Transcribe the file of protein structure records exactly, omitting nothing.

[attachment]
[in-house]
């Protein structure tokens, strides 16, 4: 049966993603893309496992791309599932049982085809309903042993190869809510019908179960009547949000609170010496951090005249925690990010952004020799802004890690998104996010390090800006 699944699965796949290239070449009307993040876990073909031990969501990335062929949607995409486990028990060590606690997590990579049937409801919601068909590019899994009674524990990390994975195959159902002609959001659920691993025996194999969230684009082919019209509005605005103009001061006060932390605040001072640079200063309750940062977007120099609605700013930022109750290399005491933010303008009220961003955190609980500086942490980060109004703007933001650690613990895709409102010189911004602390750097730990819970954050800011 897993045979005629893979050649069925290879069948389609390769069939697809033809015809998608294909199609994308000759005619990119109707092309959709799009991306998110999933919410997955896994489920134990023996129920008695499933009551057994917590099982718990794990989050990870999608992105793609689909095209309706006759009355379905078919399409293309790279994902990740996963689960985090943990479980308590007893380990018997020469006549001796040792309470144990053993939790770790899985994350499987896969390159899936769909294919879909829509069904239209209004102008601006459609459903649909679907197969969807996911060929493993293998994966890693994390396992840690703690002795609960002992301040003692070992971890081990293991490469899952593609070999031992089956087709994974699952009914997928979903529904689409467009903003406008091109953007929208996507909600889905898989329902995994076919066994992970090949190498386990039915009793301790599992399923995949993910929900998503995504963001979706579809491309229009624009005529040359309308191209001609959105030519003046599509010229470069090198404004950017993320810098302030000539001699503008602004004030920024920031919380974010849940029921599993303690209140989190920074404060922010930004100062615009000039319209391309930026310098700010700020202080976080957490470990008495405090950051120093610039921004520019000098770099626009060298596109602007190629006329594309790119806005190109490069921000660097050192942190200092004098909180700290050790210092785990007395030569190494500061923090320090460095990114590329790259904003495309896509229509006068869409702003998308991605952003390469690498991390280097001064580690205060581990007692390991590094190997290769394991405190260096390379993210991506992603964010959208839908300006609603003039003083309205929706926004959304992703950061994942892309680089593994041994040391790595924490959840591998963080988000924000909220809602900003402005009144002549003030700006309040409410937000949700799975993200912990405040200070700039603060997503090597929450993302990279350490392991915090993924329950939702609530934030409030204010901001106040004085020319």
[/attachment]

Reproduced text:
[in-house]
């Protein structure tokens, strides 16, 4: 049966993603893309496992791309599932049982085809309903042993190869809510019908179960009547949000609170010496951090005249925690990010952004020799802004890690998104996010390090800006 699944699965796949290239070449009307993040876990073909031990969501990335062929949607995409486990028990060590606690997590990579049937409801919601068909590019899994009674524990990390994975195959159902002609959001659920691993025996194999969230684009082919019209509005605005103009001061006060932390605040001072640079200063309750940062977007120099609605700013930022109750290399005491933010303008009220961003955190609980500086942490980060109004703007933001650690613990895709409102010189911004602390750097730990819970954050800011 897993045979005629893979050649069925290879069948389609390769069939697809033809015809998608294909199609994308000759005619990119109707092309959709799009991306998110999933919410997955896994489920134990023996129920008695499933009551057994917590099982718990794990989050990870999608992105793609689909095209309706006759009355379905078919399409293309790279994902990740996963689960985090943990479980308590007893380990018997020469006549001796040792309470144990053993939790770790899985994350499987896969390159899936769909294919879909829509069904239209209004102008601006459609459903649909679907197969969807996911060929493993293998994966890693994390396992840690703690002795609960002992301040003692070992971890081990293991490469899952593609070999031992089956087709994974699952009914997928979903529904689409467009903003406008091109953007929208996507909600889905898989329902995994076919066994992970090949190498386990039915009793301790599992399923995949993910929900998503995504963001979706579809491309229009624009005529040359309308191209001609959105030519003046599509010229470069090198404004950017993320810098302030000539001699503008602004004030920024920031919380974010849940029921599993303690209140989190920074404060922010930004100062615009000039319209391309930026310098700010700020202080976080957490470990008495405090950051120093610039921004520019000098770099626009060298596109602007190629006329594309790119806005190109490069921000660097050192942190200092004098909180700290050790210092785990007395030569190494500061923090320090460095990114590329790259904003495309896509229509006068869409702003998308991605952003390469690498991390280097001064580690205060581990007692390991590094190997290769394991405190260096390379993210991506992603964010959208839908300006609603003039003083309205929706926004959304992703950061994942892309680089593994041994040391790595924490959840591998963080988000924000909220809602900003402005009144002549003030700006309040409410937000949700799975993200912990405040200070700039603060997503090597929450993302990279350490392991915090993924329950939702609530934030409030204010901001106040004085020319």